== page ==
When I tell people that I’m an English and Political Science major, they mostly assume that my ultimate goal is to become a teacher. While I wouldn’t mind becoming a professor at some point, I want to be able to be in the workforce beforehand, and although I haven’t decided what exactly I want to do after college, I know that I have plenty of options whether I go the English or Political Science route.
According to Washington University’s Career Center, 56 percent English majors from the class of 2018 are currently employed, with another 32 percent in graduate school. They are working at places like the APA Agency, Hudson Legal Group, and the U.S. Federal Government and going to schools such as University of Chicago, Vanderbilt, Yale, and, of course, WashU. For Political Science majors in the class of 2018, 63 percent are employed, with another 19 percent in graduate school and 12 percent doing research. Their employers include AmeriCorps, the City of St. Louis, and the New York County District Attorney’s Office. Those in graduate school are at Columbia, Georgetown, London School of Economics, and Stanford, to name a few. More facts and figures about outcome data can be found here. If nothing else, this data proves that I will be in good company when I graduate from WashU and enter the professional world.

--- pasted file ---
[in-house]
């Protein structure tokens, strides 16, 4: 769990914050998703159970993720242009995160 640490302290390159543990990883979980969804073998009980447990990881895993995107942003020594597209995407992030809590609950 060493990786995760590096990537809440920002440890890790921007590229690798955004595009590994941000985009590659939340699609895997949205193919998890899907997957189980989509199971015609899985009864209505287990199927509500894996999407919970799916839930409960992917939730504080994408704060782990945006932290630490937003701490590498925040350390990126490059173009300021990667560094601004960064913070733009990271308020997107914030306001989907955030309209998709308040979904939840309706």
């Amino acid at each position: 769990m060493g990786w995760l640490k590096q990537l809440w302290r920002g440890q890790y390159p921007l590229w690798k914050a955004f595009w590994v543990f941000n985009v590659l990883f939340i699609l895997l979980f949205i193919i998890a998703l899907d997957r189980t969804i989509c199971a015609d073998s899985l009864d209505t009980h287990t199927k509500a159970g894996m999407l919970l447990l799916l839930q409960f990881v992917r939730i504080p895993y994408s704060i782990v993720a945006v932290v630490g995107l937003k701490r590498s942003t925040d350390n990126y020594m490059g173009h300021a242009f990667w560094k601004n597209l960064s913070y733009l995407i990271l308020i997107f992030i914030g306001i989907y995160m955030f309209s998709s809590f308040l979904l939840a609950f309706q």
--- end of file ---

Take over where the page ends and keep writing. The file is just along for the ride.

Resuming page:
For an expanded answer to the age old questions of “What could you possibly do with a degree in the humanities?” there is a long list of examples. There are plenty of successful English majors in wildly different fields: Mitt Romney (politician), Harrison Ford (actor), Toni Morrison (author), John Mulaney (comedian), Sally Ride (astronaut), Sting (musician), Carol Browner (Administrator of the EPA), Alvin Hansen (economist), Clarence Thomas (Supreme Court Justice), etc. A major in Political Science is a bit more self explanatory, but I’ll name some big ones: Hillary Clinton, Anderson Cooper, Dick Cheney and Barack Obama, who also coincidentally majored in English. These majors help people to critically think, have high reading comprehension levels, write technically and creatively, communicate effectively, and analyze current and past events.
I am passionate about both of my majors and am always excited to learn new things, whether it’s about another early modern poet or the current political system in an island country. There is no shame in being in the humanities and social sciences, especially if it’s the area that you have fallen in love with and want to pursue for the rest of your life.